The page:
Mothers' perceptions of housing space : an analysis of 3 married student housing sites: Eastgate, Westgate and Peabody Terrace
Analysis of 3 married student housing sites : Eastgate, Westgate and Peabody Terrace
Massachusetts Institute of Technology. Dept. of Architecture.
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What is a good housing environment for nurturing, a place where the physical environment reinforces the lives of both parents and child? This thesis looks at three married student housing sites in Cambridge, Massachusetts, in relation to these qualities, focussing on parents with children under four. Since the mother tends in these cases, to be the person usually spending most time at home with the child, it was their perceptions which were explored in detail. Peabody Terrace was found to be by far the most satisfactory of the three environments, and this, largely because of its location and the variety of both indoor and outdoor communal places it provides. There, mother and child can be either alone or together with other mothers and children, as well as involved in neighborhood activity. Although of the three, Peabody was by far the best, it still has some very serious shortcomings. For example, there are no physical arrangements possible for different lifestyles that are needed by families with young children. If two couples wish to share childcare and eating, the physical arrangement does not facilitate this. All three buildings work on the assumption of a completely independent, nuclear family, where the question of loneliness and physical isolation, especially of the women, has not been considered. Another important aspect, is the greater significance that the environment assumes when one spends more time at home. The qualities of comfort, visual variety, color, light, views out and personal identity, all assume greater significance. Surveilled space for child's play indoors, while parents are preoccupied with other things, such as cooking, doing the laundry, or reading, is essential, if unnecessary frustration is to be avoided. Children also learn from the environment and if, for instance, they cannot see out of their apartment, because all the windows are too high, this can be a serious inhibition. Sometimes, mothers are forced to spend a lot of time lifting the child up, allowing them the opportunity to Fee out. All these simple factors being missing, surely represent the distance between the designer (usually male) and the user of the environment. Women architects and researchers could help to create and advocate more humane and rich environments for the special needs of nurturing.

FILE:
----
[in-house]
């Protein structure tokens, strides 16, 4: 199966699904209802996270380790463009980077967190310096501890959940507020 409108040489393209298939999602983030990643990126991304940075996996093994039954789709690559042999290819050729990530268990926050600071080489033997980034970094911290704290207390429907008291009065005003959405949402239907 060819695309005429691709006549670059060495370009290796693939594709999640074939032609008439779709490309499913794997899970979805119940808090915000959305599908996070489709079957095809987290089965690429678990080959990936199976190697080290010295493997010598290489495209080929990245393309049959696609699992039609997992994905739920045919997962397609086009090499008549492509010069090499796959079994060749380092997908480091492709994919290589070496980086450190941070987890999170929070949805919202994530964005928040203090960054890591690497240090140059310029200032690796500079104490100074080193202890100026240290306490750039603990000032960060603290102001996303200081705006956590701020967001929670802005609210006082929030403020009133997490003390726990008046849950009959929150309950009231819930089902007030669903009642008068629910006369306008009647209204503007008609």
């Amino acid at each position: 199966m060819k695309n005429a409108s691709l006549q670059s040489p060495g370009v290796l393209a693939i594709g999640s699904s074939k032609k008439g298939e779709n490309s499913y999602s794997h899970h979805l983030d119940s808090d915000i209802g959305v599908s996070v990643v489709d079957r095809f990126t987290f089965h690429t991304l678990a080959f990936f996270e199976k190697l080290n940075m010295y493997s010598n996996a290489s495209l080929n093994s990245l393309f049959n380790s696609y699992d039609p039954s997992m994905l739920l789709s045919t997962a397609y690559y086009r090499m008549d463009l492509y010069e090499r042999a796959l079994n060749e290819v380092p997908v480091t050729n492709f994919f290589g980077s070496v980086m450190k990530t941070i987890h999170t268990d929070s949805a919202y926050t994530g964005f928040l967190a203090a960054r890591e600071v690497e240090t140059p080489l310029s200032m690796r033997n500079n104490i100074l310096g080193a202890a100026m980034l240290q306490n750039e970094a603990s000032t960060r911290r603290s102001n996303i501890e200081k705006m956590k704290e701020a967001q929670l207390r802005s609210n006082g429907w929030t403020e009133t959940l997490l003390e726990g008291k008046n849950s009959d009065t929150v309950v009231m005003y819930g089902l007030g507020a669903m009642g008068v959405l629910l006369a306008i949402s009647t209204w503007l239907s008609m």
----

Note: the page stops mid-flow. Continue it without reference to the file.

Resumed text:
Thesis (M.C.P.)-- Massachusetts Institute of Technology, Dept. of Urban Studies and Planning; and, (M. Arch.)--Massachusetts Institute of Technology, Dept. of Architecture, 1974.
DepartmentMassachusetts Institute of Technology. Department of Architecture; Massachusetts Institute of Technology. Department of Urban Studies and Planning
Massachusetts Institute of Technology
Urban Studies and Planning., Architecture.